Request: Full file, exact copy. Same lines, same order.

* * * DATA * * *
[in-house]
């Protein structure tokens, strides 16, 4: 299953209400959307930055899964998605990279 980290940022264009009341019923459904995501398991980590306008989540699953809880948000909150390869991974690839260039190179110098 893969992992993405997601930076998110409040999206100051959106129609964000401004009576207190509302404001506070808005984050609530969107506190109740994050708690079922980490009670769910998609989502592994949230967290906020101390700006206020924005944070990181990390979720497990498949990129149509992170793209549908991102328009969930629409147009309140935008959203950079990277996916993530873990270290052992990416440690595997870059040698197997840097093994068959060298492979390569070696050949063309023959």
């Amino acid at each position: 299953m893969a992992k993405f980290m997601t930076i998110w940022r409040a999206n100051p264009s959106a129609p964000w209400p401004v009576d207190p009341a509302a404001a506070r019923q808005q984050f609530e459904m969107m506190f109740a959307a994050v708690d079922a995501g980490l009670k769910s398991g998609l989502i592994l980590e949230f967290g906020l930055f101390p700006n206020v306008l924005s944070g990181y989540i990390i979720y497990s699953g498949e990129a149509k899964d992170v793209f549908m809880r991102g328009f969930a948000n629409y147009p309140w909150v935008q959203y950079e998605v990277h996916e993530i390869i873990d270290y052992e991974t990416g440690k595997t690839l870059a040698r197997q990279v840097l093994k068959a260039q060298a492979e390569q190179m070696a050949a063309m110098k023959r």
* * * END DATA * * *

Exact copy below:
[in-house]
């Protein structure tokens, strides 16, 4: 299953209400959307930055899964998605990279 980290940022264009009341019923459904995501398991980590306008989540699953809880948000909150390869991974690839260039190179110098 893969992992993405997601930076998110409040999206100051959106129609964000401004009576207190509302404001506070808005984050609530969107506190109740994050708690079922980490009670769910998609989502592994949230967290906020101390700006206020924005944070990181990390979720497990498949990129149509992170793209549908991102328009969930629409147009309140935008959203950079990277996916993530873990270290052992990416440690595997870059040698197997840097093994068959060298492979390569070696050949063309023959």
């Amino acid at each position: 299953m893969a992992k993405f980290m997601t930076i998110w940022r409040a999206n100051p264009s959106a129609p964000w209400p401004v009576d207190p009341a509302a404001a506070r019923q808005q984050f609530e459904m969107m506190f109740a959307a994050v708690d079922a995501g980490l009670k769910s398991g998609l989502i592994l980590e949230f967290g906020l930055f101390p700006n206020v306008l924005s944070g990181y989540i990390i979720y497990s699953g498949e990129a149509k899964d992170v793209f549908m809880r991102g328009f969930a948000n629409y147009p309140w909150v935008q959203y950079e998605v990277h996916e993530i390869i873990d270290y052992e991974t990416g440690k595997t690839l870059a040698r197997q990279v840097l093994k068959a260039q060298a492979e390569q190179m070696a050949a063309m110098k023959r």